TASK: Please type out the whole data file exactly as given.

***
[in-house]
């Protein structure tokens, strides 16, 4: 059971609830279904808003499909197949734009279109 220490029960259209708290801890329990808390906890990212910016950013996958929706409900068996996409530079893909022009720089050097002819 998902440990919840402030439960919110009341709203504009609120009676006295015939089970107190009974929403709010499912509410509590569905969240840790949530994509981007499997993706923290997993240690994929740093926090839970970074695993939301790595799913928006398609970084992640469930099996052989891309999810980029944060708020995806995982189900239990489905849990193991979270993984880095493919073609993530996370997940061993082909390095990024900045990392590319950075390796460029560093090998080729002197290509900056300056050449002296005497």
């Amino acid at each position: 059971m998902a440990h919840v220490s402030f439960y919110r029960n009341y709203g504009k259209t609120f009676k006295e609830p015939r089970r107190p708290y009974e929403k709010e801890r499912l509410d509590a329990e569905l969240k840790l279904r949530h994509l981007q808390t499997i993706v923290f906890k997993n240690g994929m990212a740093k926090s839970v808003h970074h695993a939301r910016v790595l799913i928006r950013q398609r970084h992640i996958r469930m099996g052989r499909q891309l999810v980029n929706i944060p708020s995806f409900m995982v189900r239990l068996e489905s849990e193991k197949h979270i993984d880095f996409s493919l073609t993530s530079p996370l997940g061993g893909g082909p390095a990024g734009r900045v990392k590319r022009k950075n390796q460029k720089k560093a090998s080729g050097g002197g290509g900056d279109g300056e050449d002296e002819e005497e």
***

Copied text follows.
[in-house]
């Protein structure tokens, strides 16, 4: 059971609830279904808003499909197949734009279109 220490029960259209708290801890329990808390906890990212910016950013996958929706409900068996996409530079893909022009720089050097002819 998902440990919840402030439960919110009341709203504009609120009676006295015939089970107190009974929403709010499912509410509590569905969240840790949530994509981007499997993706923290997993240690994929740093926090839970970074695993939301790595799913928006398609970084992640469930099996052989891309999810980029944060708020995806995982189900239990489905849990193991979270993984880095493919073609993530996370997940061993082909390095990024900045990392590319950075390796460029560093090998080729002197290509900056300056050449002296005497």
């Amino acid at each position: 059971m998902a440990h919840v220490s402030f439960y919110r029960n009341y709203g504009k259209t609120f009676k006295e609830p015939r089970r107190p708290y009974e929403k709010e801890r499912l509410d509590a329990e569905l969240k840790l279904r949530h994509l981007q808390t499997i993706v923290f906890k997993n240690g994929m990212a740093k926090s839970v808003h970074h695993a939301r910016v790595l799913i928006r950013q398609r970084h992640i996958r469930m099996g052989r499909q891309l999810v980029n929706i944060p708020s995806f409900m995982v189900r239990l068996e489905s849990e193991k197949h979270i993984d880095f996409s493919l073609t993530s530079p996370l997940g061993g893909g082909p390095a990024g734009r900045v990392k590319r022009k950075n390796q460029k720089k560093a090998s080729g050097g002197g290509g900056d279109g300056e050449d002296e002819e005497e």